Thank you for the update on the condition of this young lady. i know many of us in the community have been praying for her health and will continue to do so. Everything else is for the courts to decide. Again, thanks for letting us know how she is doing.

Jen Eyer

Wed, Nov 2, 2011 : 7:13 p.m.

A comment discussing moderation was moved to the comment moderation thread: <a href=""></a>


Wed, Nov 2, 2011 : 3:32 p.m.

There is more to this story I'm sure. I, for one, believe that Burt will continue to fight the world around him.


Wed, Nov 2, 2011 : 2:39 p.m.

I feel for the young woman injured in the accident. How unfortunate. As for the owner, I don't wish him any ill will but maybe he will change a few things all in the name of safety. Two years ago I rode the hay ride at Jenny's and that was the last time. I'm not an alarmist and I try my hardest to not be too overprotective of my children (then 3 and 7) but I felt it was a highly unsafe hayride due to the speed and large &quot;potholes&quot; or bumps in the dirt path. Several times I felt as if we could be ejected from the wagon at any time. What's wrong with a nice leisurely ride through the grounds? If the ride were slowed down things would of felt a lot safer instead of feeling like you needed to hang on for dear life.


Wed, Nov 2, 2011 : 2:25 p.m.

Armbruster said the "steepness of the hill caused the young and less-experienced team of horses to run downhill, causing a dangerous buildup of speed. I took my family to Jenny's 5 years ago and we all rode on the hayride. It was the first hayride that I was ever scared for the safety of my family. The hill is very steep and horses ran down the hill. At the time, we thought maybe the young male driver was just being a little reckless at the time. So, we were not surprised when we heard of the accident. I am surprised that a video doesn't exist of the hayride and the steep hill.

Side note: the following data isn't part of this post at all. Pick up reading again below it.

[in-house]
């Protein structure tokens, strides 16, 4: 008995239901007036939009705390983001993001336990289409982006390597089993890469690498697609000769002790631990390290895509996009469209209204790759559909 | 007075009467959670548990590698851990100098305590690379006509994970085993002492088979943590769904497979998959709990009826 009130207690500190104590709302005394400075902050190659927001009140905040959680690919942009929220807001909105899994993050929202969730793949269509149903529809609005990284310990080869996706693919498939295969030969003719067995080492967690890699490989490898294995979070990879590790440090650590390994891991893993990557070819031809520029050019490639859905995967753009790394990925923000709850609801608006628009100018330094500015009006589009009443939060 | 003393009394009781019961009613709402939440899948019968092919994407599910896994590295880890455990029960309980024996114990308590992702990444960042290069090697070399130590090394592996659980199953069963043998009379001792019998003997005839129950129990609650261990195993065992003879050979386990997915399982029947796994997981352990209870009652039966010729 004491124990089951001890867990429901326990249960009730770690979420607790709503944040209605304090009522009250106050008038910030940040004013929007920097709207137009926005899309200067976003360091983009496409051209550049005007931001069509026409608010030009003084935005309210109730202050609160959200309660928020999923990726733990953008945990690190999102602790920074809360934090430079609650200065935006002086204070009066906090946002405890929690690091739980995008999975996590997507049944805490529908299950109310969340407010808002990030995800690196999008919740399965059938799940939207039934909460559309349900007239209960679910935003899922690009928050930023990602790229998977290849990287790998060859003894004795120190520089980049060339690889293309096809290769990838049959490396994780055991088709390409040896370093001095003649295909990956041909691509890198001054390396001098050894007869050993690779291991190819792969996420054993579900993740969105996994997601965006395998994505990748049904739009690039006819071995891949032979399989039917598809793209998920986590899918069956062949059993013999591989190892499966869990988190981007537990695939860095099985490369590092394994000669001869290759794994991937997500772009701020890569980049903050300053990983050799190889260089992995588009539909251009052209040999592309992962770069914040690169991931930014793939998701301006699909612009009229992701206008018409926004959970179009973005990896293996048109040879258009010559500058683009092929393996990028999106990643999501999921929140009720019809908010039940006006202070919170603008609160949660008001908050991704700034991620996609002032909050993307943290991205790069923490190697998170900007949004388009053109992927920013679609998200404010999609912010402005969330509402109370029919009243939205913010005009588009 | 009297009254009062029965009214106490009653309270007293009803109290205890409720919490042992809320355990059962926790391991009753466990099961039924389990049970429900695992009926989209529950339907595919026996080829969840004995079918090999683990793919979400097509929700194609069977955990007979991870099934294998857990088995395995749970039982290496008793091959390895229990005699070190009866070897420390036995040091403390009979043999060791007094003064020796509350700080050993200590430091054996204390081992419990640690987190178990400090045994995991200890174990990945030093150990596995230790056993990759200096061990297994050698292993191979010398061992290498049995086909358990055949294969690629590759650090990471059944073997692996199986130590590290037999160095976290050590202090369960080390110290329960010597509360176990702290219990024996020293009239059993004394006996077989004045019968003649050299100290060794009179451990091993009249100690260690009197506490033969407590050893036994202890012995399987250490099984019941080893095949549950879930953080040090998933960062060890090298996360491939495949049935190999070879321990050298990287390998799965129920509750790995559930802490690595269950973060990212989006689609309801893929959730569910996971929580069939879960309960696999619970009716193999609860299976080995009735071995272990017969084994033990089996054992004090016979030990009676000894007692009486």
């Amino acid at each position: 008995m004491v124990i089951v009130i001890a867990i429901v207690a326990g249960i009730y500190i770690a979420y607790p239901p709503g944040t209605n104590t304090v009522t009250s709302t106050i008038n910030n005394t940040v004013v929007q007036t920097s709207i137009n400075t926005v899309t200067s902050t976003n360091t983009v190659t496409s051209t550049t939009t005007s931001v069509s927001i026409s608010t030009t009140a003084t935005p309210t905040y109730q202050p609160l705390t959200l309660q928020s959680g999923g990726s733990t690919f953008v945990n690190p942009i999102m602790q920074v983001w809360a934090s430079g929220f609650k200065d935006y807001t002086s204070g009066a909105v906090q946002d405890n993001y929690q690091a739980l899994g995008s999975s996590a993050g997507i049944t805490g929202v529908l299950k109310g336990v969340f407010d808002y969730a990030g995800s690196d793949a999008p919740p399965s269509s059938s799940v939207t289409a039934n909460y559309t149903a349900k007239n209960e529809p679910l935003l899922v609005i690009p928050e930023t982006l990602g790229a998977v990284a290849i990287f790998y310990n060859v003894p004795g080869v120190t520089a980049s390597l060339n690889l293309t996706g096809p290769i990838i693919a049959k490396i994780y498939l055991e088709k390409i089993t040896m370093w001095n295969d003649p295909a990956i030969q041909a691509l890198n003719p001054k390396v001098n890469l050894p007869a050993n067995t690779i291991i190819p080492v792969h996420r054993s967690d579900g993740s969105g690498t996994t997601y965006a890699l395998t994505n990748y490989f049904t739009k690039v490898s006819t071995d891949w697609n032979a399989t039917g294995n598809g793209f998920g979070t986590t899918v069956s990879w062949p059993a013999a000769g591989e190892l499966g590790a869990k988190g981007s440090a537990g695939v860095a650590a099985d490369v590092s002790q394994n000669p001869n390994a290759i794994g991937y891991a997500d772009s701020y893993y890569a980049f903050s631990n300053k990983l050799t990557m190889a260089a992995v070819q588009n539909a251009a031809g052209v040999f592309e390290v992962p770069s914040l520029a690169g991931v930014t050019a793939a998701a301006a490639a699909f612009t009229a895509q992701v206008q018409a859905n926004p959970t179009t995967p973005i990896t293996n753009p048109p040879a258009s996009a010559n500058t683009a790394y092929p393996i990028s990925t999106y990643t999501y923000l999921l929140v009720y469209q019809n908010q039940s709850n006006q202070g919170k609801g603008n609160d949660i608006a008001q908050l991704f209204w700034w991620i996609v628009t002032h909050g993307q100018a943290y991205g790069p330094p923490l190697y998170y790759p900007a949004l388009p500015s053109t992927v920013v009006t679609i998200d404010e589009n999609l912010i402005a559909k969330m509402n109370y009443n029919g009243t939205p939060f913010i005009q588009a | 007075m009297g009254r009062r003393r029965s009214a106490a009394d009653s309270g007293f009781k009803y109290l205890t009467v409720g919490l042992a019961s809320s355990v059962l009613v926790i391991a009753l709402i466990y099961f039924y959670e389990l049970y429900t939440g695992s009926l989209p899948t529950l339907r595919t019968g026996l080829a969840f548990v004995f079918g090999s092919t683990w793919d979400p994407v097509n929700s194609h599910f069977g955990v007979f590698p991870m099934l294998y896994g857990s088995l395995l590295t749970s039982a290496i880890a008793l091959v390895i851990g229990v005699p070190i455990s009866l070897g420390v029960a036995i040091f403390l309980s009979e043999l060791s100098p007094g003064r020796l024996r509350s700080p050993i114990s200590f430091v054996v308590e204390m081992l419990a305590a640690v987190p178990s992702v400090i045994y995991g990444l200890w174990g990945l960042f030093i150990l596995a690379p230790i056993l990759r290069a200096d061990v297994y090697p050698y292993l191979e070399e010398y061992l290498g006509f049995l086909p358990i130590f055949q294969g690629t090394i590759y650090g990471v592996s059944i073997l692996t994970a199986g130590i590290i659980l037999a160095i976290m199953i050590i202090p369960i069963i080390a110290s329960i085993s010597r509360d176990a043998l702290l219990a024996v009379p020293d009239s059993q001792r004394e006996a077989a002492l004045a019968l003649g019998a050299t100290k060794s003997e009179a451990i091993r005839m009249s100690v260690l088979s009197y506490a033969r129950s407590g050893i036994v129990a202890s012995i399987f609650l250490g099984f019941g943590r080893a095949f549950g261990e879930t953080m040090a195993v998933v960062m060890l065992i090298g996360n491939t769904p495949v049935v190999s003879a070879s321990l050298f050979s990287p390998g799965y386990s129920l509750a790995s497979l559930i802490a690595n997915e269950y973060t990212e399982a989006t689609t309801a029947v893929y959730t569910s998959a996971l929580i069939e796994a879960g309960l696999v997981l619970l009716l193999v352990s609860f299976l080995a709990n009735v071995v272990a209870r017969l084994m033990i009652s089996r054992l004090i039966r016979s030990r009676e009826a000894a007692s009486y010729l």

Ron Granger

Wed, Nov 2, 2011 : 1:46 p.m.

I read a lot of blaming the victim in the comments here. But what has stuck with me in reading the reporting are comments from a man who refuses to comply with local zoning and food safety rules, regulations and laws. I am not going to even try and summarize the numerous infractions I read about. They are in the past articles - read them if you don't recall them. And then there are the many customer reports of RAID sprayed on fruit, and other experiences. And when ordered to shutdown due to non-compliance, Hoey ignored the order. Who does that? In fact, he boldly proclaimed that they could take him to court in the Winter, after the season is over and he has cashed in. Of course the inspectors we have heard from do not check wagons. But are we to assume that the wagons received some extra attention and consideration from Hoey that those other more tighly regulated and inspected aspects of his business did not? Hoey denies the reins could be an issue, he denies the seat flying out of place could be an issue. Can anyone tell this man anything? If a lowly employee told him something was unsafe, does anyone think he'd listen?